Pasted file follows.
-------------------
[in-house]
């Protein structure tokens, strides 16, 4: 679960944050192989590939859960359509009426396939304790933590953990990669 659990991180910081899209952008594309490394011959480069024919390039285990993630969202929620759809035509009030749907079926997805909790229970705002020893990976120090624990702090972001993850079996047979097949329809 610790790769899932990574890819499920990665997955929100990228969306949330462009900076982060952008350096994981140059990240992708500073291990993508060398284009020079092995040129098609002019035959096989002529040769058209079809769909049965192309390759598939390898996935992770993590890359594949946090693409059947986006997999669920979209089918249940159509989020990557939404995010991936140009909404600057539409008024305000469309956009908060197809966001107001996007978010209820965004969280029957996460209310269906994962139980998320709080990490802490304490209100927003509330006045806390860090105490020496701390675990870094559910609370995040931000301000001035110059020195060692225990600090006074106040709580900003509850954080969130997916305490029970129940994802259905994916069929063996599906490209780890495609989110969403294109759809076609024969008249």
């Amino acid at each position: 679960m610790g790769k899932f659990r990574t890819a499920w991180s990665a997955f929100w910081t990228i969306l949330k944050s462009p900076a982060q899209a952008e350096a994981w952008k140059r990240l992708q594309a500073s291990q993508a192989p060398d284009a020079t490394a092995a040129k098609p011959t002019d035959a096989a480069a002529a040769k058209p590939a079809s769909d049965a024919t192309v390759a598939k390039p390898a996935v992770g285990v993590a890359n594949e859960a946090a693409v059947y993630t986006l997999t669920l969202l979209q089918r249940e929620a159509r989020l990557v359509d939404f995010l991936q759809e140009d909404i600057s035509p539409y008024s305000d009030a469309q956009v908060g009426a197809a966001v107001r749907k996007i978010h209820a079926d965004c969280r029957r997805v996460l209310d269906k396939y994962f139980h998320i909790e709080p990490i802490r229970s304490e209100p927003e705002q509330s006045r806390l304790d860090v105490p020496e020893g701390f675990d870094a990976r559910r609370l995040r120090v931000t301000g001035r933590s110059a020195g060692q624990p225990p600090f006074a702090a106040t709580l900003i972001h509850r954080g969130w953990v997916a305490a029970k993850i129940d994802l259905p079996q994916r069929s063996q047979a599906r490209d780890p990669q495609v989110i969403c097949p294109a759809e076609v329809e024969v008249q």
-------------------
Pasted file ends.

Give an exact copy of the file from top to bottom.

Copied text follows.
[in-house]
């Protein structure tokens, strides 16, 4: 679960944050192989590939859960359509009426396939304790933590953990990669 659990991180910081899209952008594309490394011959480069024919390039285990993630969202929620759809035509009030749907079926997805909790229970705002020893990976120090624990702090972001993850079996047979097949329809 610790790769899932990574890819499920990665997955929100990228969306949330462009900076982060952008350096994981140059990240992708500073291990993508060398284009020079092995040129098609002019035959096989002529040769058209079809769909049965192309390759598939390898996935992770993590890359594949946090693409059947986006997999669920979209089918249940159509989020990557939404995010991936140009909404600057539409008024305000469309956009908060197809966001107001996007978010209820965004969280029957996460209310269906994962139980998320709080990490802490304490209100927003509330006045806390860090105490020496701390675990870094559910609370995040931000301000001035110059020195060692225990600090006074106040709580900003509850954080969130997916305490029970129940994802259905994916069929063996599906490209780890495609989110969403294109759809076609024969008249």
């Amino acid at each position: 679960m610790g790769k899932f659990r990574t890819a499920w991180s990665a997955f929100w910081t990228i969306l949330k944050s462009p900076a982060q899209a952008e350096a994981w952008k140059r990240l992708q594309a500073s291990q993508a192989p060398d284009a020079t490394a092995a040129k098609p011959t002019d035959a096989a480069a002529a040769k058209p590939a079809s769909d049965a024919t192309v390759a598939k390039p390898a996935v992770g285990v993590a890359n594949e859960a946090a693409v059947y993630t986006l997999t669920l969202l979209q089918r249940e929620a159509r989020l990557v359509d939404f995010l991936q759809e140009d909404i600057s035509p539409y008024s305000d009030a469309q956009v908060g009426a197809a966001v107001r749907k996007i978010h209820a079926d965004c969280r029957r997805v996460l209310d269906k396939y994962f139980h998320i909790e709080p990490i802490r229970s304490e209100p927003e705002q509330s006045r806390l304790d860090v105490p020496e020893g701390f675990d870094a990976r559910r609370l995040r120090v931000t301000g001035r933590s110059a020195g060692q624990p225990p600090f006074a702090a106040t709580l900003i972001h509850r954080g969130w953990v997916a305490a029970k993850i129940d994802l259905p079996q994916r069929s063996q047979a599906r490209d780890p990669q495609v989110i969403c097949p294109a759809e076609v329809e024969v008249q």